A Cooperative Tale: Connecting a Quickfilter Demo Board to Radioskypipe Data Acquisition

A Cooperative Tale: Connecting a Quickfilter Demo Board to Radioskypipe Data Acquisition

A cooperative tale: Connecting a Quickfilter demo board to RadioSkyPipe data acquisition software.

In one of the numerous free magazines I get, a news bit appeared about a chip with programmable amplifiers, A/D conversion, and programmable FIR filter banks from a manufacturer called Quickfilter. So I got further info. A demo board is available. I'm kind of a sucker for demo boards, as they often enable me to try things without having to design a board or stick something together. (Dip packages aren't really available for too many new devices, either...)

The Quickfilter demo board looks good. Available for $199.95 from Mouser or Digikey, the board contains a Quickfilter data processing chip, glue and USB port hardware, and is accompanied by a development software suite.

The processing chip is the QFA512, (block diagram shown here with permission

from Quickfilter Technologies at So, with the development kit, we have four programmable amplifiers, low pass filtered for anti-aliasing, a fast 16-bit A/D converter, and four software programmable FIR filters, all connected to a USB port.

Basically, the input amplifiers allow for either differential or single-ended, AC or DC coupled inputs. Some input resistors and capacitors must be added, but there is space on the demo board to mount what is needed. The input amplifiers can also be operated in chopper-stabilized mode or not, depending on the desired bandwidth.

Next is a multiplexed ADC that can operate on the outputs of any of the input amplifiers. The ADC-multiplexer combination on the demo board can, in single channel operation, sample at a maximum rate of 2.5 MHz, and more than 700 kHz (each) using all four channels, with a nominal resolution of 16 bits.

The filter channels can implement FIR (Finite Impulse Response) filters including lowpass, highpass, notch and bandpass. Two filters can be run per channel, for example a lowpass filter with a notch at, say, 60 Hz.

The development kit comes with software to design the filters desired for application. In addition, there is a test system in the program that performs an FFT (Fast Fourier Transform) on the filter outputs and allows storage of the output of the FFT.

So, I thought this might be a really useful device for both SARA and SETI League members looking for a simple digital signal processing system. All that was missing was a good way to capture and store the data output from the development board. I had an aha: Jim Sky's Radio-Sky Pipe software. Here is a data acquisition software suite that can display, tag, and save data from many channels, and has a general interface to data acquisition (UDS) built in. Suppose the Quickfilter development kit software could be combined with Radio-Sky Pipe, using the QF dev kit software to specify the channel characteristics, and Radio-Sky Pipe to acquire, view, and store the data from the dev kit. A marriage of these two very powerful systems would cost about $250.00, and be extremely flexible.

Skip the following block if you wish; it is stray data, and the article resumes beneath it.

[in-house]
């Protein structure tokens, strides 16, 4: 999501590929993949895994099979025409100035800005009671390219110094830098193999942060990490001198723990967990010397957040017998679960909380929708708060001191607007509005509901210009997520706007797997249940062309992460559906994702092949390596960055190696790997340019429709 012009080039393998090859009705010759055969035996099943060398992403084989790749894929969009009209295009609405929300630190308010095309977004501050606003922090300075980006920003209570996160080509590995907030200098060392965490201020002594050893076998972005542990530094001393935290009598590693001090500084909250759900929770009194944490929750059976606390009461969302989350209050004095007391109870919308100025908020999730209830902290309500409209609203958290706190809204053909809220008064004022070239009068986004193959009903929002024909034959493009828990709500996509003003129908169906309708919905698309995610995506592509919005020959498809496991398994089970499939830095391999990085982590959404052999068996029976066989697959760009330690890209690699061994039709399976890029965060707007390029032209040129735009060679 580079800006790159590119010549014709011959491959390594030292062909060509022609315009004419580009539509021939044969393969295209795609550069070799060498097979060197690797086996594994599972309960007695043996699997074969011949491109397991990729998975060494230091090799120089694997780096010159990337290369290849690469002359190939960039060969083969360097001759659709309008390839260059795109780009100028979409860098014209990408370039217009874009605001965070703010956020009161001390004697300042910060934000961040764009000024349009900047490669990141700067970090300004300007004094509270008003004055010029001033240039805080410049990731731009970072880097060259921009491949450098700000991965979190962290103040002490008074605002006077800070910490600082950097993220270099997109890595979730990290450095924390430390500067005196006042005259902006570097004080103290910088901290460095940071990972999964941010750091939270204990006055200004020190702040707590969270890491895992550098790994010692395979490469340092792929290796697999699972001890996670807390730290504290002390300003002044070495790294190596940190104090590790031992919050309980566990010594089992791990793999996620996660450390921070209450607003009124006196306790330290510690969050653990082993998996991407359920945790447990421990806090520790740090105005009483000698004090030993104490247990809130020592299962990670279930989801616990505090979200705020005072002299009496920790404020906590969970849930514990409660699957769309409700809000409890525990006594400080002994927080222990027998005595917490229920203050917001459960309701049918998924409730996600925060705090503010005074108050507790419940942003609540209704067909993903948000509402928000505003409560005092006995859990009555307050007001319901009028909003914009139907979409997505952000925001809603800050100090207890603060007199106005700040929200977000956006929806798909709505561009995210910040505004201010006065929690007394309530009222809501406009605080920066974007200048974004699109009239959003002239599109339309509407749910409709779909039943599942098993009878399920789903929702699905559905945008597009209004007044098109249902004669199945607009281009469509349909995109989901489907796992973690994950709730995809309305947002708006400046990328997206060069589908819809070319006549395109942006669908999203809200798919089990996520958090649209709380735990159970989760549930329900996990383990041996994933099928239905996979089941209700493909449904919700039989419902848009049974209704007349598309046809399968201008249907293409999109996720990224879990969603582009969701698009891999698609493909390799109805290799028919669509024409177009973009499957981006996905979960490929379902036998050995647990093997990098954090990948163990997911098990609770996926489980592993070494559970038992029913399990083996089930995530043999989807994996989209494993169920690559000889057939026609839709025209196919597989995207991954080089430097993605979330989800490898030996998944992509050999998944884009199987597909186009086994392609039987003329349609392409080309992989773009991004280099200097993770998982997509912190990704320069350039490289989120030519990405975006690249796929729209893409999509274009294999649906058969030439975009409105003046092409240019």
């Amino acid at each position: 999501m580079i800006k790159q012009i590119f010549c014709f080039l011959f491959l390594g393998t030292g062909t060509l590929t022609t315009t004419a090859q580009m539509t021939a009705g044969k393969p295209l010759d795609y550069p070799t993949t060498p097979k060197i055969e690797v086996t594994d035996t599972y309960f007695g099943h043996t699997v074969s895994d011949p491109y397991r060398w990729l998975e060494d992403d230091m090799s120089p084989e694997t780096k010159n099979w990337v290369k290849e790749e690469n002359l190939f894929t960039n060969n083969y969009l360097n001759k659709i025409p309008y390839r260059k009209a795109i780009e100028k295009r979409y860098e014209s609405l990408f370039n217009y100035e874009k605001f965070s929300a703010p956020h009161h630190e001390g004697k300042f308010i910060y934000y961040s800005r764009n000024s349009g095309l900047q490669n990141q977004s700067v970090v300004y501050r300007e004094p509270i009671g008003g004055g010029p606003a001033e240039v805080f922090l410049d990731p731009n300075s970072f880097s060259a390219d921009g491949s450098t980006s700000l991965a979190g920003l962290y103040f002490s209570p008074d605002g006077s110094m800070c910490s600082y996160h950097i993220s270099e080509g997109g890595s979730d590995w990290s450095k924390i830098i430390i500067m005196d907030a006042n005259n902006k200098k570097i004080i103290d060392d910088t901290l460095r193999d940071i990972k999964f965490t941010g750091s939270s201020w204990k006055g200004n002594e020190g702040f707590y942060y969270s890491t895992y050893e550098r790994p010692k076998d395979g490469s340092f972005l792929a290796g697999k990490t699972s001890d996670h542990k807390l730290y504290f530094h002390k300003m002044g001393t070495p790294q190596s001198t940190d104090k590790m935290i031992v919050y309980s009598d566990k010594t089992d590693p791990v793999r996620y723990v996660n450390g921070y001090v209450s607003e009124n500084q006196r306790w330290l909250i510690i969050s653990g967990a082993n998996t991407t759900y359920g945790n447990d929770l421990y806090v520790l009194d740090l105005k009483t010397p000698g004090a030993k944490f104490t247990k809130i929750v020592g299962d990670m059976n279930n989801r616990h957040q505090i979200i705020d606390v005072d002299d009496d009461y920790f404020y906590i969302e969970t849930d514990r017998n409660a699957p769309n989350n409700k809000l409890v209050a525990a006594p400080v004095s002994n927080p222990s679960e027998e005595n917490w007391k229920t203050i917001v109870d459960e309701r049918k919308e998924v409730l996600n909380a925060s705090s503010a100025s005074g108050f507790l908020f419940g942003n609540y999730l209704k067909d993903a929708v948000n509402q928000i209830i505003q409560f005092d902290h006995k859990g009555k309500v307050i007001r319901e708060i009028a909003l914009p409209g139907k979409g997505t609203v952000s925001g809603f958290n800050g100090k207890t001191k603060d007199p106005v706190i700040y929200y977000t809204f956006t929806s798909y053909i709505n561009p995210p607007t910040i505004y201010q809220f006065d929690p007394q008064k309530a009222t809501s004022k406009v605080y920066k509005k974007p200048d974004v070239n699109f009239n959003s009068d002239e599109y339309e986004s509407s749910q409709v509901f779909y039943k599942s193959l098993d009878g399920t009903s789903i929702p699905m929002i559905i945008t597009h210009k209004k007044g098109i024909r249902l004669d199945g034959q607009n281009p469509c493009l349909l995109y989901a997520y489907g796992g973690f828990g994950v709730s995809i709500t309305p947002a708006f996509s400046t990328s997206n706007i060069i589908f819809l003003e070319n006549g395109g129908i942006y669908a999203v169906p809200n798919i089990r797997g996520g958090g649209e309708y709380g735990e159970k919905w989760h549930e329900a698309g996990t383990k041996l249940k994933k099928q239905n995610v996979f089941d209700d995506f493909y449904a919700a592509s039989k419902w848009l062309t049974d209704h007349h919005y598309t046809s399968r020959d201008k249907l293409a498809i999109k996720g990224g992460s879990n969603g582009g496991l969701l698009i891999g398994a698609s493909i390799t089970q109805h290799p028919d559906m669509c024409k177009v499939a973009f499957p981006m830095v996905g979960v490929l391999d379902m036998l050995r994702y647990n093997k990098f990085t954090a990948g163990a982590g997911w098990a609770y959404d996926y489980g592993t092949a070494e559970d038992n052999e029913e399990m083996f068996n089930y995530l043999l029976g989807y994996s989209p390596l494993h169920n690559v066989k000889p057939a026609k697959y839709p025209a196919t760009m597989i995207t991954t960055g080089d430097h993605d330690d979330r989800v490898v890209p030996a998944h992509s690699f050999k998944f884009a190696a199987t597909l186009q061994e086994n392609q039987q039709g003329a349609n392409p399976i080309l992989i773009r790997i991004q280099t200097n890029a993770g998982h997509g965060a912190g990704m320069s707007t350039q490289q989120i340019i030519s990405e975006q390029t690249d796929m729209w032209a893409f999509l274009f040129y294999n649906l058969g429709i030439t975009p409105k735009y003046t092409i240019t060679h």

The rest is now history. First, I had a copy of Radio-Sky Pipe Pro and was already planning to understand and use the UDS aspect of the program to acquire data from another A/D converter. So, I started by email to Charles Osborne (for SARA) and Dr Paul Shuch (for Seti League) to get permission to use the organizations' names in talks with the Quick Filter folks. My aim was to get a copy of the source code for the QF development kit software so it could be adapted to the UDS interface specs provided with R-S Pipe, and I thought that QF might be interested in using the organization names in their advertising or other places. Charles and Paul came through (thanks!). So, I started with the QF folks.

They were reluctant, rightly so, to part with the code for the dev kit software. But Mr. Ed Rocha, President of the company, very kindly volunteered to get his programmers to hook the programs together!! Then I got in touch with Jim Sky, who sent a complimentary copy of R-S Pipe to the QF programmers, and, after some correspondence between them, voila! I'm reasonably sure this kind of hookup would not work with, say, Analog Devices, or other large corporations, but with a small (for now, we hope) company such as Quickfilter Technologies, more personal contacts and cooperation is still possible. For example, I was able to talk directly to the programmer, Ms. Anne Ngo at QF.

So, thanks to the voluntary cooperation of the Quickfilter company and Jim Sky, I can now develop filters I want, implement them, check them with (storeable) FFT's and collect the data with an Internet-connected data acquisition program. That's truly remarkable, and I cannot possibly thank everyone concerned enough for their efforts.

Now, as soon as I can get my dish to point where I want it to (another story) and get a reliable front end on it, I can hook the I and Q outputs of my downconverter to the Quickfilter dev board, and wail on the data to my heart's content. Forget not that R-S Pipe can manipulate data on the fly (such as squaring it) and so on. While not as elegant as the full SDR stuff, for $250 that ain't bad!!!

If anyone wants to try this, I'd be happy to pass on what I know and be assured I am going to continue to work with this setup to see what can be done with it. I'll try to get results posted on a website Real Soon Now.

Again, many thanks to all concerned for the cooperation that made this project possible!

Don Latham